LEO's founder, who currently represents Kentucky's Third Congressional District in Congress, says that the recent sale of the paper to SouthComm Communications was "probably a good thing." He tells the 'Ville Voice that the former owners "had lost interest" over the past few years, and that "their business plan wasn't working," because it was based on owning a chain of alt-weeklies, and they only ended up with two. "[SouthComm] obviously cares about the paper, it's part of a business plan that they've already executed, to a certain extent, because they already own multiple papers," Yarmuth says. "Not all are alt-weeklies but they are in the region so they can do regional ad buys and so forth. I think it will be good for the paper."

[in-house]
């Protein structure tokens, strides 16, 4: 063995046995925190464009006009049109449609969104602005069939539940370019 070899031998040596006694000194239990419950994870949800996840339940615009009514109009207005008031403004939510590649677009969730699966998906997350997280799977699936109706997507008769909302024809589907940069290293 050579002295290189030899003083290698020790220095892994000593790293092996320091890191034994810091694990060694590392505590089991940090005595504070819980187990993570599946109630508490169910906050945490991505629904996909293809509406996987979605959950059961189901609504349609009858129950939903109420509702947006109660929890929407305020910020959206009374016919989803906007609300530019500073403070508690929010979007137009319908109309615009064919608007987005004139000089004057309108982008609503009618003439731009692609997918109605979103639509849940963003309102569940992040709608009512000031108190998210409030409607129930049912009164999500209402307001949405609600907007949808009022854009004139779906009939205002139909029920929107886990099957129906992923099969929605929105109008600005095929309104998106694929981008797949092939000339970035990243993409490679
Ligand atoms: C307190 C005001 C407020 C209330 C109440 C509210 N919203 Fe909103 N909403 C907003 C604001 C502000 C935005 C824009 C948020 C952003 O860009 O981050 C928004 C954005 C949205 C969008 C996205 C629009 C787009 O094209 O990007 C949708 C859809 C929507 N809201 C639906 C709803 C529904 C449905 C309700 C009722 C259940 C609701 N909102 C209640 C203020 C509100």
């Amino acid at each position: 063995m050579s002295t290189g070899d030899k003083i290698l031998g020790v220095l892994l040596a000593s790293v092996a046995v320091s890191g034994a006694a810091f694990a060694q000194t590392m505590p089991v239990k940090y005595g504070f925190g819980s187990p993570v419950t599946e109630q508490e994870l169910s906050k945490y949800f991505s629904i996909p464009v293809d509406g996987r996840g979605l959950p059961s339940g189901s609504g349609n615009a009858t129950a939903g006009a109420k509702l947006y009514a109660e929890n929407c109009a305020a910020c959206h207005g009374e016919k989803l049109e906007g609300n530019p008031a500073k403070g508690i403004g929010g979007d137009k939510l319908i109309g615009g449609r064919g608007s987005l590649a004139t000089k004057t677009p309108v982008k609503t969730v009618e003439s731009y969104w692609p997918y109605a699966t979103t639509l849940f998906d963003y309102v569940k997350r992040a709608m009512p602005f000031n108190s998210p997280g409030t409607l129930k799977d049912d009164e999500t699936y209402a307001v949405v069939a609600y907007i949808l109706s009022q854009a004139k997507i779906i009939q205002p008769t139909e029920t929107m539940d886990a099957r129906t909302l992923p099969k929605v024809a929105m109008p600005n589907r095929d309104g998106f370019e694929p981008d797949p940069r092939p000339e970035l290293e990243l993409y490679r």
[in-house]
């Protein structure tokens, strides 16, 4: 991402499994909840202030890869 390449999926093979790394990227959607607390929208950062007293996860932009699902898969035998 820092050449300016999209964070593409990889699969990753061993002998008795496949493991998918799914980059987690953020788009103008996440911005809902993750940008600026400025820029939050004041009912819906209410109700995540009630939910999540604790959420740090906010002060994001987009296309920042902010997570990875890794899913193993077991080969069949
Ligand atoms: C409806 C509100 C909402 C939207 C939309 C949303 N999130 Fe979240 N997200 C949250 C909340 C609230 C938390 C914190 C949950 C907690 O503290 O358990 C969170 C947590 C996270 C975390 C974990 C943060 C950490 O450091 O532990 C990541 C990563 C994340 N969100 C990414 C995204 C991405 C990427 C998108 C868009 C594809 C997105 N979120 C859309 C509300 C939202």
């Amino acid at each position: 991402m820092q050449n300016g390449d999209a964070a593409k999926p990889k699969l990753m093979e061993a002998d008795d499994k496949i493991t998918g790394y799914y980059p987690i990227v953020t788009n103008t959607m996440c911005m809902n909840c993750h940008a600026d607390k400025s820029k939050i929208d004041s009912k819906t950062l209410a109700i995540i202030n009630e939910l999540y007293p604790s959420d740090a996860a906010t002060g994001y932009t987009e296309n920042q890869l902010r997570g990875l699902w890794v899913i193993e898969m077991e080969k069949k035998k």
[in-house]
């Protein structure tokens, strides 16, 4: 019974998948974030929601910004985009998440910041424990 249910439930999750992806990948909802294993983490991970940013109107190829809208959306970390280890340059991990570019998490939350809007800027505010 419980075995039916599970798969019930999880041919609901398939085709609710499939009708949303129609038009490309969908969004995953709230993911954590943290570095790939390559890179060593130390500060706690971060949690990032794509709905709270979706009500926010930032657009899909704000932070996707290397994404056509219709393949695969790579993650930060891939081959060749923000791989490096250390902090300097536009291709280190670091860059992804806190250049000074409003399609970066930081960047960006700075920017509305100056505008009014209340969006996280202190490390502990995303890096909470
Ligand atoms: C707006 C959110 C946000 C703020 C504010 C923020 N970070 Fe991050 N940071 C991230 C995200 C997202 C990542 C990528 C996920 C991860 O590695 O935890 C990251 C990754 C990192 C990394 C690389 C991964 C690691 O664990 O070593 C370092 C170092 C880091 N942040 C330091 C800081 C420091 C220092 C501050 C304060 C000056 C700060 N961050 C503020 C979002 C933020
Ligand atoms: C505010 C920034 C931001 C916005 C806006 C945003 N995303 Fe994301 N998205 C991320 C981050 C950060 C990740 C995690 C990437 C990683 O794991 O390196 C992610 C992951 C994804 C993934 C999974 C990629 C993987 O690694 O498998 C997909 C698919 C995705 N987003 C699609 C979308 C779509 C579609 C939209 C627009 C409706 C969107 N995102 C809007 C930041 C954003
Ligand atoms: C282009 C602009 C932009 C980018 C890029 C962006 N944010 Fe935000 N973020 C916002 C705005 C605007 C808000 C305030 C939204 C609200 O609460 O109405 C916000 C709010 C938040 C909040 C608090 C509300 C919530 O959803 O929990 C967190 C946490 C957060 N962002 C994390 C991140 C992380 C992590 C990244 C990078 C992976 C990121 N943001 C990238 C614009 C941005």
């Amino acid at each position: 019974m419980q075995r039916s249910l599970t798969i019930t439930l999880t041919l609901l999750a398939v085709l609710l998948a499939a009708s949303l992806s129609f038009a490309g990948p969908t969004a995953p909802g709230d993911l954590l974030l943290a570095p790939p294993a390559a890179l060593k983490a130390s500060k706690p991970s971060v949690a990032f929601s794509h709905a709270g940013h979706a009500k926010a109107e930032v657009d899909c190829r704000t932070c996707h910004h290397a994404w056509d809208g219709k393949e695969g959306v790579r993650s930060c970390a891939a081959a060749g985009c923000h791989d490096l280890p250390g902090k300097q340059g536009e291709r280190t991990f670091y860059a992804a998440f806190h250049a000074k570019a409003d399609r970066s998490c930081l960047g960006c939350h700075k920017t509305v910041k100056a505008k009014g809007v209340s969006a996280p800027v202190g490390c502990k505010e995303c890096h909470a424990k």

LEO Weekly earned 19 awards at last Thursday's Society of Professional Journalists Metro Journalism awards ceremony in Louisville, including first place honors for Column Writing, Editorial Cartoon, Minority and Women's Affairs Reporting, and Reviews/Criticism. The paper swept the Column Writing and Reviews/Criticism categories.
The Louisville Eccentric Observer, which was acquired last month by Nashville-based SouthComm Communications, has named Stephen George as editor and Tammy Norkiewicz as sales manager, according to a press release. George, who previously served as managing editor, has been with LEO since January 2005, and Norkiewicz has been an account executive with the paper since December 2005. LEO has also named former associate editor Sara Havens as the new arts & entertainment editor, and has hired 2008 Academy for Alternative Journalism fellow Phillip Bailey as staff writer. Reached via email, George tells AAN News that Bailey will still participate in the scholarship program this summer; the paper is giving him a leave of absence to do so.